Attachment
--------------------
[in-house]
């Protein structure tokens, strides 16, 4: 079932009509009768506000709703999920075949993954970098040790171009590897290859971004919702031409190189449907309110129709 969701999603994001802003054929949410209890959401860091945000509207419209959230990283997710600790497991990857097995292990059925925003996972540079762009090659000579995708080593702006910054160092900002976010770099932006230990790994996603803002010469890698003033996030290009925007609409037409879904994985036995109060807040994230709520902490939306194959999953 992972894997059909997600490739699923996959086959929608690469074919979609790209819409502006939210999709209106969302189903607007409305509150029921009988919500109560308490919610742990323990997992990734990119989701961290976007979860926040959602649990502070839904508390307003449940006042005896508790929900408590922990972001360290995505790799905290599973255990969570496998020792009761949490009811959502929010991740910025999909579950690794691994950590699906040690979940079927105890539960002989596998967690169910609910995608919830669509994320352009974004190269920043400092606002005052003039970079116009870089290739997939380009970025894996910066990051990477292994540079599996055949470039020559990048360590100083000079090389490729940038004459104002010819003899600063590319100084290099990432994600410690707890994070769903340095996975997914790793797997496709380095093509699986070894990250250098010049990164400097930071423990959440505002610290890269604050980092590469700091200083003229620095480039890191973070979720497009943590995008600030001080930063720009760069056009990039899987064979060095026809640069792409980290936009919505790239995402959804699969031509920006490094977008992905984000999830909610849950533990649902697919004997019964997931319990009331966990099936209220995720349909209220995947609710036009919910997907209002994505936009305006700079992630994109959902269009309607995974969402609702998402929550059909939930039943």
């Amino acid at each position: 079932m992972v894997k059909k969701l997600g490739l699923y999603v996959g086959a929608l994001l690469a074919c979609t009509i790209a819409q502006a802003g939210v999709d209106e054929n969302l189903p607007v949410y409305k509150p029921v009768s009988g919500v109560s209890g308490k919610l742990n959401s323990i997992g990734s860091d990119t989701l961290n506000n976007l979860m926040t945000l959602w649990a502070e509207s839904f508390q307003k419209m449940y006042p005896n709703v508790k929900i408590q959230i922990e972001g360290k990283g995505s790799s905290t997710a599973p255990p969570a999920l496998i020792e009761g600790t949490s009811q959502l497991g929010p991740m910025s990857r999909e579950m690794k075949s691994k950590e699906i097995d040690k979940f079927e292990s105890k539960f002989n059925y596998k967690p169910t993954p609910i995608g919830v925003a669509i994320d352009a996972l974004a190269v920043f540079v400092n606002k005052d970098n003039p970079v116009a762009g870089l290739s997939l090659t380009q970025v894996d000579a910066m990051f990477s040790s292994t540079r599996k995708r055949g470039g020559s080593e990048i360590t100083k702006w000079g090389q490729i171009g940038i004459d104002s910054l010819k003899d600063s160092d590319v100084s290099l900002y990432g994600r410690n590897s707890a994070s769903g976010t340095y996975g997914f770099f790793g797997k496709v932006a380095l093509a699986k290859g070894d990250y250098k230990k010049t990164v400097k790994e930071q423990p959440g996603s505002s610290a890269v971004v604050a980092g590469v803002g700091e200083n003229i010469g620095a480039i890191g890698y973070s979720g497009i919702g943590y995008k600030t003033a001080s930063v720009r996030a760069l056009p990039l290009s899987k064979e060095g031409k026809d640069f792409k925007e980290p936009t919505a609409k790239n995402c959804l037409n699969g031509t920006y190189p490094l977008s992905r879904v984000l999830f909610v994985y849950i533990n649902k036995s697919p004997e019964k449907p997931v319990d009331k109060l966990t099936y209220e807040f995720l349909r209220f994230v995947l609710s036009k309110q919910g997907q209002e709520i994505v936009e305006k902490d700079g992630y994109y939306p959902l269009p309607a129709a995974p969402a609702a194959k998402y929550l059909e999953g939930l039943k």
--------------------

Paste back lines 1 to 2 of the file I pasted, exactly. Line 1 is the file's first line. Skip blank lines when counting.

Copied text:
[in-house]
């Protein structure tokens, strides 16, 4: 079932009509009768506000709703999920075949993954970098040790171009590897290859971004919702031409190189449907309110129709 969701999603994001802003054929949410209890959401860091945000509207419209959230990283997710600790497991990857097995292990059925925003996972540079762009090659000579995708080593702006910054160092900002976010770099932006230990790994996603803002010469890698003033996030290009925007609409037409879904994985036995109060807040994230709520902490939306194959999953 992972894997059909997600490739699923996959086959929608690469074919979609790209819409502006939210999709209106969302189903607007409305509150029921009988919500109560308490919610742990323990997992990734990119989701961290976007979860926040959602649990502070839904508390307003449940006042005896508790929900408590922990972001360290995505790799905290599973255990969570496998020792009761949490009811959502929010991740910025999909579950690794691994950590699906040690979940079927105890539960002989596998967690169910609910995608919830669509994320352009974004190269920043400092606002005052003039970079116009870089290739997939380009970025894996910066990051990477292994540079599996055949470039020559990048360590100083000079090389490729940038004459104002010819003899600063590319100084290099990432994600410690707890994070769903340095996975997914790793797997496709380095093509699986070894990250250098010049990164400097930071423990959440505002610290890269604050980092590469700091200083003229620095480039890191973070979720497009943590995008600030001080930063720009760069056009990039899987064979060095026809640069792409980290936009919505790239995402959804699969031509920006490094977008992905984000999830909610849950533990649902697919004997019964997931319990009331966990099936209220995720349909209220995947609710036009919910997907209002994505936009305006700079992630994109959902269009309607995974969402609702998402929550059909939930039943």